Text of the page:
1.) Jay Adkisson wrote an excellent article for Forbes Magazine titled, “Not All Captive Insurance Risk Pools are Created Equally.” It provides an excellent primer on risk pool basics.
2.) Carl Martin wrote and great introduction about captives for Businessinsavannah.com. It’s titled Captive Insurance May Benefit Family Business. It’s available at this link.
3.) FERMA recently polled their members and learned that companies are (gasp) increasingly using their risk managers skills:
European risk managers are taking a more strategic role in their companies with increasing access to top management levels and the board. Against this background, they have a wider vision of the risks that could affect the ability of business to achieve its objectives.European Risk & Insurance Report 2016
These are the key conclusions of the 8th European Risk and Insurance Survey conducted by the Federation of European Risk Management Associations (FERMA) and reported in the FERMA European Risk and Insurance Report. The report was published on 4 October 2016 on the occasion of the FERMA Seminar taking place in Malta.
More than half the 634 respondents to the survey are becoming:
- involved in implementing risk culture across the organisation (68%),
- developing risk management as a part of business strategy (62%) and
- developing business continuity and other crisis response (59%) programmes,
- and two-thirds report to the board or top management level.
The survey shows rising concern among risk managers about economic conditions and business continuity disruption since the previous FERMA survey in 2014. Together with political and country instability, these are regarded as the three top risks to businesses. Digital risks – cyber-attack/data privacy and IT systems and data centres – also increased in importance in 2016.
4.) Captive Review magazine recently named Steve Kinion of the Delaware Department of Captive Insurance the Captive Insurance Industry Advocate of the Year. From the Press Release:
Insurance Commissioner Karen Weldin Stewart announced today that her captive insurance director, Steve Kinion, was recently selected as the 2016 Captive Insurance Industry Advocate of the Year. Captive Review magazine recognized Kinion as its inaugural recipient for the award. Over the past two years, Captive Review has also named Kinion as one of the top five influential people in captive insurance in the magazine’s annual Captive Power 50 rankings.
“When I brought Steve on board as my captive director in 2009, I knew that he had a unique set of skills to help me build and maintain a premier captive insurance program,” said Stewart. “Since then, captive insurance has provided tremendous value for Delaware.”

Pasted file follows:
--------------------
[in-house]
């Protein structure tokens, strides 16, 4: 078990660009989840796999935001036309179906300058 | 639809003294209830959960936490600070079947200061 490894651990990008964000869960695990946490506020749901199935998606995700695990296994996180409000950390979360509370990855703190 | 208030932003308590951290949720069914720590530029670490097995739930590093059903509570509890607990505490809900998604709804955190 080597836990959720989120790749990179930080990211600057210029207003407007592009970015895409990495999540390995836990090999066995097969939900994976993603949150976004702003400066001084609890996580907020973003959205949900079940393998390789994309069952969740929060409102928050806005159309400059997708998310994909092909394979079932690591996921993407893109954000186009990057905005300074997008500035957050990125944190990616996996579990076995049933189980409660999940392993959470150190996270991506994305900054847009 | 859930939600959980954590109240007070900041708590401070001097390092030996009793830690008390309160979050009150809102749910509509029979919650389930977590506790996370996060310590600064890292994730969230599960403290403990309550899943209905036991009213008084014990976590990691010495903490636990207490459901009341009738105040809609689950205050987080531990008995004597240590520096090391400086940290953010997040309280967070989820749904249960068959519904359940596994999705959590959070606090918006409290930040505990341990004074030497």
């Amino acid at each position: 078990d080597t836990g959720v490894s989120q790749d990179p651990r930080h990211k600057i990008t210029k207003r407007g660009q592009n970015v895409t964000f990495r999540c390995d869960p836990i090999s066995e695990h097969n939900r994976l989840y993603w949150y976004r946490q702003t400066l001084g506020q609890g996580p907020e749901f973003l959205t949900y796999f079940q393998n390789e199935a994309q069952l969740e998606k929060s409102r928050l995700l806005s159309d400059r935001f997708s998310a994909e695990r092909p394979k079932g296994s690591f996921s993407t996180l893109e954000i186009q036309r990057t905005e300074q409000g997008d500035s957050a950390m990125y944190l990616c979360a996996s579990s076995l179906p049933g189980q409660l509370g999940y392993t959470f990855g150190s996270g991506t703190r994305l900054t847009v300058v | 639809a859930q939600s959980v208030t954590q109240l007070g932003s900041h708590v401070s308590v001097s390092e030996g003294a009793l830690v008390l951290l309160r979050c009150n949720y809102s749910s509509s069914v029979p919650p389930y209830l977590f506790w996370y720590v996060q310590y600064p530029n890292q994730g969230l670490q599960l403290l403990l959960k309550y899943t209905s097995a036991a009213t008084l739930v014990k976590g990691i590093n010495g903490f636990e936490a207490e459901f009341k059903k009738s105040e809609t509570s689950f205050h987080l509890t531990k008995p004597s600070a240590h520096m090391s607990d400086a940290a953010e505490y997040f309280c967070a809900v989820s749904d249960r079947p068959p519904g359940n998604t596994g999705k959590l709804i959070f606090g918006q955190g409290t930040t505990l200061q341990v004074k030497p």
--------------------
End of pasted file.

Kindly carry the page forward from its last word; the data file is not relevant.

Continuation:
In August, the University of Delaware released an economic impact study which shows that the Department of Insurance’s captive insurance program contributes nearly $360 million to Delaware’s annual gross domestic product. The study also found that the captive program directly and indirectly supports 2,537 Delaware jobs, creates almost $109 million in additional income, and generates over $5 million for the state in tax revenue. “I was glad to receive this third-party confirmation that our captive program is having a significant positive effect on Delaware’s economy,” said Stewart.
“I was also proud that captive insurance revenues provided the funding this year for programs that train Delaware’s future doctors and dentists,” Stewart added. One of five states without an in-state medical or dental school, Delaware annually pays for 25 medical and 5 dental slots with medical and dental schools in Philadelphia so that state residents have the opportunity to become doctors and dentists and return to Delaware to establish their practices. Surplus revenue generated by the captive insurance program was used to fund the Delaware Institute for Medical Education and Research, known as DIMER, and the Delaware Institute for Dental Education and Research, or DIDER, which reserve positions for Delaware students at the Sidney Kimmel Medical College of Thomas Jefferson University, the Philadelphia College of Osteopathic Medicine, and the Temple University Kornberg School of Dentistry.